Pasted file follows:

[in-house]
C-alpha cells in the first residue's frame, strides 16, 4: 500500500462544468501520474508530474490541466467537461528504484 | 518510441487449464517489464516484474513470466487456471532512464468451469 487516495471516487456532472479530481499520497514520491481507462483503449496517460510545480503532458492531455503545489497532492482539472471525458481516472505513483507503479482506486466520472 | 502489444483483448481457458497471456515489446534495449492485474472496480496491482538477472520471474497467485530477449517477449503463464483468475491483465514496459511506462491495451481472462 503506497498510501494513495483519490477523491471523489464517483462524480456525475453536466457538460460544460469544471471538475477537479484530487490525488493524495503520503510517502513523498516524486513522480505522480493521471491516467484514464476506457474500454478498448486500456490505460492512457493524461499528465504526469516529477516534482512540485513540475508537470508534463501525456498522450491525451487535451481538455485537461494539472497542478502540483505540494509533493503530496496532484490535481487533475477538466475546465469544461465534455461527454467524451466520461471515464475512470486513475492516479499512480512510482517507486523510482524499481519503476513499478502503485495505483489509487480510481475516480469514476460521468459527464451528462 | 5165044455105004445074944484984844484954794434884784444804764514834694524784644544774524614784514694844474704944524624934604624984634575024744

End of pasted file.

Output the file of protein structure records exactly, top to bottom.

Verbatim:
[in-house]
C-alpha cells in the first residue's frame, strides 16, 4: 500500500462544468501520474508530474490541466467537461528504484 | 518510441487449464517489464516484474513470466487456471532512464468451469 487516495471516487456532472479530481499520497514520491481507462483503449496517460510545480503532458492531455503545489497532492482539472471525458481516472505513483507503479482506486466520472 | 502489444483483448481457458497471456515489446534495449492485474472496480496491482538477472520471474497467485530477449517477449503463464483468475491483465514496459511506462491495451481472462 503506497498510501494513495483519490477523491471523489464517483462524480456525475453536466457538460460544460469544471471538475477537479484530487490525488493524495503520503510517502513523498516524486513522480505522480493521471491516467484514464476506457474500454478498448486500456490505460492512457493524461499528465504526469516529477516534482512540485513540475508537470508534463501525456498522450491525451487535451481538455485537461494539472497542478502540483505540494509533493503530496496532484490535481487533475477538466475546465469544461465534455461527454467524451466520461471515464475512470486513475492516479499512480512510482517507486523510482524499481519503476513499478502503485495505483489509487480510481475516480469514476460521468459527464451528462 | 5165044455105004445074944484984844484954794434884784444804764514834694524784644544774524614784514694844474704944524624934604624984634575024744